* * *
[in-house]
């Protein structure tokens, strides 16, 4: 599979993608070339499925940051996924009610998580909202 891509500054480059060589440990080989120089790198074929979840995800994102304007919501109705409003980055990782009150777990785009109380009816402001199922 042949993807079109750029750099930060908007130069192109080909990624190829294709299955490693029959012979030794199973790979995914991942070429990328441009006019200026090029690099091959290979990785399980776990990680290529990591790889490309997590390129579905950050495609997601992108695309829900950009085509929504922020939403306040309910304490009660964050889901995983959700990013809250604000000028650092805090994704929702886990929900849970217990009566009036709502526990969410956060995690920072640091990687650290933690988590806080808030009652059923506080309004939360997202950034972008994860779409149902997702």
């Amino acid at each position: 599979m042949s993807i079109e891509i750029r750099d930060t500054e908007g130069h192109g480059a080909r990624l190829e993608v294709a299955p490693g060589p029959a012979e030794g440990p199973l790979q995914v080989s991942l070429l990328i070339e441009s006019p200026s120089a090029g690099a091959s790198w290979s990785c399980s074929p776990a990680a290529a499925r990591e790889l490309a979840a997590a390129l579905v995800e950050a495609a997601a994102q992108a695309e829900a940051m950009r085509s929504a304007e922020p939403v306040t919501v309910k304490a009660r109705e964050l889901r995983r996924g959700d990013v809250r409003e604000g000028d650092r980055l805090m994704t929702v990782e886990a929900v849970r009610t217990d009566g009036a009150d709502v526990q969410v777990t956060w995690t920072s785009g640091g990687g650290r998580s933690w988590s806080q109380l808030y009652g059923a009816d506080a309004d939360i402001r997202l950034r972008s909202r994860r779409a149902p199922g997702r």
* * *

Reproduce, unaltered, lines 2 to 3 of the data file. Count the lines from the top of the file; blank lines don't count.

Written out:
């Protein structure tokens, strides 16, 4: 599979993608070339499925940051996924009610998580909202 891509500054480059060589440990080989120089790198074929979840995800994102304007919501109705409003980055990782009150777990785009109380009816402001199922 042949993807079109750029750099930060908007130069192109080909990624190829294709299955490693029959012979030794199973790979995914991942070429990328441009006019200026090029690099091959290979990785399980776990990680290529990591790889490309997590390129579905950050495609997601992108695309829900950009085509929504922020939403306040309910304490009660964050889901995983959700990013809250604000000028650092805090994704929702886990929900849970217990009566009036709502526990969410956060995690920072640091990687650290933690988590806080808030009652059923506080309004939360997202950034972008994860779409149902997702």
């Amino acid at each position: 599979m042949s993807i079109e891509i750029r750099d930060t500054e908007g130069h192109g480059a080909r990624l190829e993608v294709a299955p490693g060589p029959a012979e030794g440990p199973l790979q995914v080989s991942l070429l990328i070339e441009s006019p200026s120089a090029g690099a091959s790198w290979s990785c399980s074929p776990a990680a290529a499925r990591e790889l490309a979840a997590a390129l579905v995800e950050a495609a997601a994102q992108a695309e829900a940051m950009r085509s929504a304007e922020p939403v306040t919501v309910k304490a009660r109705e964050l889901r995983r996924g959700d990013v809250r409003e604000g000028d650092r980055l805090m994704t929702v990782e886990a929900v849970r009610t217990d009566g009036a009150d709502v526990q969410v777990t956060w995690t920072s785009g640091g990687g650290r998580s933690w988590s806080q109380l808030y009652g059923a009816d506080a309004d939360i402001r997202l950034r972008s909202r994860r779409a149902p199922g997702r």